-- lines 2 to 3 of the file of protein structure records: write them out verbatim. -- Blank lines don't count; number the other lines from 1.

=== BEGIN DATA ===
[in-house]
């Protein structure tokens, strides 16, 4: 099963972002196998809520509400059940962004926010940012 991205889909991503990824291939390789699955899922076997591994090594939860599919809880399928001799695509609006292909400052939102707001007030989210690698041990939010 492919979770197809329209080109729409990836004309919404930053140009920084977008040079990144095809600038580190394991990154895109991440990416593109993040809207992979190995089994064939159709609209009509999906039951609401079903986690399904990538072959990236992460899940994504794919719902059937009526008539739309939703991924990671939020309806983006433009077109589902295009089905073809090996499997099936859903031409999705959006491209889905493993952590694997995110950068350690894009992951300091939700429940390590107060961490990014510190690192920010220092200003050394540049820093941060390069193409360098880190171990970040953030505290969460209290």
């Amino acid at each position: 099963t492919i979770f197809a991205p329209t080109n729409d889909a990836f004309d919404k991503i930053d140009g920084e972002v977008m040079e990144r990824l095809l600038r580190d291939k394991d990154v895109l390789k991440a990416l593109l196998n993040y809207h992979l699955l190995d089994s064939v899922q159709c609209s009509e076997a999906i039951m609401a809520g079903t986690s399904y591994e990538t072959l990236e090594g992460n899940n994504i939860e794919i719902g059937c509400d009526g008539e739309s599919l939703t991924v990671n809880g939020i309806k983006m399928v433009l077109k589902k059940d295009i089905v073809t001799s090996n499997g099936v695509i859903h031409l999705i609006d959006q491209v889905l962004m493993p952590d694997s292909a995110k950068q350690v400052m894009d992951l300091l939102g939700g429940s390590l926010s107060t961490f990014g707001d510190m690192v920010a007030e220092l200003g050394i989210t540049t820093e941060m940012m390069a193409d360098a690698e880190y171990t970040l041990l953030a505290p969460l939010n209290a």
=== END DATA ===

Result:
């Protein structure tokens, strides 16, 4: 099963972002196998809520509400059940962004926010940012 991205889909991503990824291939390789699955899922076997591994090594939860599919809880399928001799695509609006292909400052939102707001007030989210690698041990939010 492919979770197809329209080109729409990836004309919404930053140009920084977008040079990144095809600038580190394991990154895109991440990416593109993040809207992979190995089994064939159709609209009509999906039951609401079903986690399904990538072959990236992460899940994504794919719902059937009526008539739309939703991924990671939020309806983006433009077109589902295009089905073809090996499997099936859903031409999705959006491209889905493993952590694997995110950068350690894009992951300091939700429940390590107060961490990014510190690192920010220092200003050394540049820093941060390069193409360098880190171990970040953030505290969460209290």
């Amino acid at each position: 099963t492919i979770f197809a991205p329209t080109n729409d889909a990836f004309d919404k991503i930053d140009g920084e972002v977008m040079e990144r990824l095809l600038r580190d291939k394991d990154v895109l390789k991440a990416l593109l196998n993040y809207h992979l699955l190995d089994s064939v899922q159709c609209s009509e076997a999906i039951m609401a809520g079903t986690s399904y591994e990538t072959l990236e090594g992460n899940n994504i939860e794919i719902g059937c509400d009526g008539e739309s599919l939703t991924v990671n809880g939020i309806k983006m399928v433009l077109k589902k059940d295009i089905v073809t001799s090996n499997g099936v695509i859903h031409l999705i609006d959006q491209v889905l962004m493993p952590d694997s292909a995110k950068q350690v400052m894009d992951l300091l939102g939700g429940s390590l926010s107060t961490f990014g707001d510190m690192v920010a007030e220092l200003g050394i989210t540049t820093e941060m940012m390069a193409d360098a690698e880190y171990t970040l041990l953030a505290p969460l939010n209290a």